Christine Toy-Dragoni

PENNSBURY >> In a quiet reorganization meeting on Dec. 3, the gavel of leadership of the Pennsbury School Board passed from TR Kannan to Christine Toy-Dragoni.

In a unanimous vote, the nine member school board elevated Toy-Dragoni from vice president to the presidency of the board for the coming year.

Toy-Dragoni is a licensed professional counselor and an undergraduate psychology instructor from Lower Makefield who operates a family and individual counseling practice in Fairless Hills.

She holds a BA in Natural Science and Mathematics and earned her Masters of Clinical Counseling with a concentration in addictions counseling from LaSalle University. Before beginning her private practice, she worked in drug treatment.

Elected to the board in November 2017 to represent Region 3, she has served as board liaison to the Education Committee and has been Vice President of the board for the past year under TR Kannan.

“I am honored that the board unanimously put their trust in me to lead them,” said Toy-Dragoni. “I respect and value the trust that has been put in me to lead the board. I have taken my position as a top priority responsibility since I was elected and will continue to do the same.”

Toy-Dragoni also commended her predecessor, TR Kannan, for his leadership of the board.

“TR’s level-headed, task-focused approach to leadership has made working with him a truly positive professional experience,” she said. “In fact, under his leadership, we have all managed very difficult times on the board with mutual respect and camaraderie.”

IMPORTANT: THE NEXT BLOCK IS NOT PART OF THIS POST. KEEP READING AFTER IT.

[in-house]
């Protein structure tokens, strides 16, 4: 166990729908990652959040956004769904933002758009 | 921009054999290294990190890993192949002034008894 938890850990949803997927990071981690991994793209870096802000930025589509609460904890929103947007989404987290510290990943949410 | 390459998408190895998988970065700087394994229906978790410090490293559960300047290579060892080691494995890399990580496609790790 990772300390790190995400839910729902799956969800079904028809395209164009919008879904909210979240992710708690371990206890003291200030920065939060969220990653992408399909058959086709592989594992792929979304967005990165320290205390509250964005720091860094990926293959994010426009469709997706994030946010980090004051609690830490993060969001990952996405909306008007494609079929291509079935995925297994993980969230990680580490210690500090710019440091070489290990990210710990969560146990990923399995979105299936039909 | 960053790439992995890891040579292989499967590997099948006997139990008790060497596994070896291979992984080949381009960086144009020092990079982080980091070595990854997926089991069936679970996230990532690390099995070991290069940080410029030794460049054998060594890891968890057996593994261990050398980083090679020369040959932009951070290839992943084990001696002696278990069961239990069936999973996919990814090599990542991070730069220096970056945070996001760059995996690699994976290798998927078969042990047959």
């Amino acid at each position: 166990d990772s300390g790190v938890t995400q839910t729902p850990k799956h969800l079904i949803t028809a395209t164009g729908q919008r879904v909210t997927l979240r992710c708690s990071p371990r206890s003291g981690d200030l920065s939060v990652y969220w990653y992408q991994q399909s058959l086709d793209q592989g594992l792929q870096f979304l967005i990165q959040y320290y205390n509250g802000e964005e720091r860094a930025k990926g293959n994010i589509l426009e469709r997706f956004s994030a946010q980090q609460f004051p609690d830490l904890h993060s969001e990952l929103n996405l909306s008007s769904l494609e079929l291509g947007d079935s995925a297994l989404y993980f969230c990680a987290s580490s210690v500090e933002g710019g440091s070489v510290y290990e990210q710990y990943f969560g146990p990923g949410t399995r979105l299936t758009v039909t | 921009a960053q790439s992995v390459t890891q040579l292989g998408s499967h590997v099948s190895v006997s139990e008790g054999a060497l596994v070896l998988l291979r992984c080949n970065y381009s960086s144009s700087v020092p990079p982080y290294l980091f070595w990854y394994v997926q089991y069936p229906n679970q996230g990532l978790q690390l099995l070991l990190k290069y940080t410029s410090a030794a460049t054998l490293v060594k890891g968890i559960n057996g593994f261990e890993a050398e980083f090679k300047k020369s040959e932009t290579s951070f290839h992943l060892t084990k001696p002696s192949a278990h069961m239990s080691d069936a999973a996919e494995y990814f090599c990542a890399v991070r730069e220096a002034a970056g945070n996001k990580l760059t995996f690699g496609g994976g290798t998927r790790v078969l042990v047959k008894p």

In another leadership change, the board appointed Lower Makefield resident Joshua Waldorf as the board’s new vice president. He is the owner of Yardley Unlimited LLC, a concierge event consulting, sponsorship and logistics company.

Waldorf holds an MSB from Johns Hopkins University and a B.A. in international relations from Boston University.

He is the board’s liaison to the Bucks County Schools Intermediate Unit, the Bucks County Schools Intermediate Unit Board Legislative Committee and the board’s Finance/Partnership Committee. He’s also the district’s municipal liaison to Yardley Borough.

Waldorf was first elected to the board in 2013 to represent Region 1. He won a second term in 2017 and is completing his seventh year on the board.

Moving forward into the new year, the board will be tasked with finding a replacement for Superintendent Dr. William Gretzula who announced earlier this year that he would be stepping down from the position in 2021.

Also chief on the board’s plate will be the ongoing pandemic and continuing to balance safety with the desire for in-person education.

“The pandemic and our dynamic response to it continues to be at the forefront of our minds and actions,” said Toy-Dragoni. “In addition, we must find new leadership for the district. We also have major facilities initiatives that we are working on, as well as significant equity and diversity work.

“Tensions and frustrations are high because of the vast array of difficulties our community, staff and students are facing,” added Toy-Dragoni of the pandemic and the challenges facing education. “I feel good about the commitment of the board as a whole to work hard for each and every member of the Pennsbury School District.”

Also at the Dec. 3 meeting, Dr. William Gretzula updated the board on the status of COVID-19 in the district and publicly thanked the Pennsbury community for its flexibility following the Thanksgiving holiday.

With COVID-19 case counts rising going into the holiday, the school board voted unanimously to modify its phase one reopening plan to return to a virtual learning model for all students from Monday, Nov. 30 through Friday, Dec. 4.